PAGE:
There have also been repeated requests for EN developers to enhance the information management aspect of the program, which has been on hold for about two years as the program developed its cloud and multi-platform capabilities. In fact, to do that, developers actually removed information management features from EN for the PC, and have tested the loyalty of people doing heavy lifting with information in terms of getting those features back in.

Meanwhile, other programs provide those features, at least in terms of tagging and metadata. Like I said, it is hard to find a PC program where the developer seems to have covered all the bases.

However, on the plus side for EN: it captures all kind of material with great accuracy. I love that I can drag ‘n drop PDF files into it.

And what does qualify EN as a writing tool for me is that I can have more than one note open at a time.

For writing, especially when using notes with quotes ‘n stats it sure makes it easier if you can see both your data and the window you are writing in at the same time.

Surprisingly, programs such as UltraRecall and MyInfo have not thought of that.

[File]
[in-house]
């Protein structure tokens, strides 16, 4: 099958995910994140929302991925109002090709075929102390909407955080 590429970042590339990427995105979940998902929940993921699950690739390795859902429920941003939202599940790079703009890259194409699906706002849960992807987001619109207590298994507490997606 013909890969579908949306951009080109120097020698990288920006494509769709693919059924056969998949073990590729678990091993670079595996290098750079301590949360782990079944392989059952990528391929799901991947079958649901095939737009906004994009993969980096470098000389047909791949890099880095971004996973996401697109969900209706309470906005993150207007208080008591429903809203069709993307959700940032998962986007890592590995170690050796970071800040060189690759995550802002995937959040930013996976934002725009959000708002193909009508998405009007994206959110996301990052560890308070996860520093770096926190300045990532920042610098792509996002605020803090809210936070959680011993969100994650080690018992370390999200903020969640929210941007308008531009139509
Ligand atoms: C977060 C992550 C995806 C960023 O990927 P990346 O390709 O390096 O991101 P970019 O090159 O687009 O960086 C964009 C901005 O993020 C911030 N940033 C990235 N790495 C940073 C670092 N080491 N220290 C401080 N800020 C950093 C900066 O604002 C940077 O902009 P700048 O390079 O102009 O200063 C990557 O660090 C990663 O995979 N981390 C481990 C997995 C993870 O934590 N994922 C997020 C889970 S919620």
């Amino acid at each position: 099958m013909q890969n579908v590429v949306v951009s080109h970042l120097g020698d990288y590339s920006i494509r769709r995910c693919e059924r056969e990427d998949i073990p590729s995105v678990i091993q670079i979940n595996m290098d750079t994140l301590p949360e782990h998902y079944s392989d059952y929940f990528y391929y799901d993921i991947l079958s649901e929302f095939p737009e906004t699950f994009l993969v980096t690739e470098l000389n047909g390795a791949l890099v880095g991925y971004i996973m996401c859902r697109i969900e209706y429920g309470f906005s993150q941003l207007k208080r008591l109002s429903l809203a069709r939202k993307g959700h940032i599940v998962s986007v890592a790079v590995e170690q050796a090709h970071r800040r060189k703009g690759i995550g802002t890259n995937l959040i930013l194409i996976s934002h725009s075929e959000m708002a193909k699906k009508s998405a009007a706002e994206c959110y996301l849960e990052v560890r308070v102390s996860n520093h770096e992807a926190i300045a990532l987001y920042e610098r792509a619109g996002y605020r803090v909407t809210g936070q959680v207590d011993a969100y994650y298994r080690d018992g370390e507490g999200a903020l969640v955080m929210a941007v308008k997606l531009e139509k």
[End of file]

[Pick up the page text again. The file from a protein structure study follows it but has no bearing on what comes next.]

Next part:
A program that has is WhizFolders. It works with the outline metaphor, and may not be the best place to keep all your data. However it is great for writing, lets you have multiple notes open.

It also has a key word or tag system that supplements the nested folder approach that is part of the outline metaphor.

Zoot 5 will also work well for you - it has multiple open window capability, captures stuff reasonable well, etc.

The beta version, Zoot 6, is up to about its 50th build, and may be solid enough for you to use now - although as part of the beta testing process the developer asks that all data files in it be deleted.

Zoot may be the best example here of an information collector, information processor, and writing environment.

One of its long time users and advocates is James Fallows, national correspondent of The Atlantic Monthly. There used to be on the Zoot Yahoo Groups site a file with James’ template for organizor research material for articles.

His articles, though well written and quite readable, are information and reference dense. He has found Zoot a good way to deal with a myriad of quotes ‘n stats ‘n facts that have to be woven together into an elegant work of enlightening prose.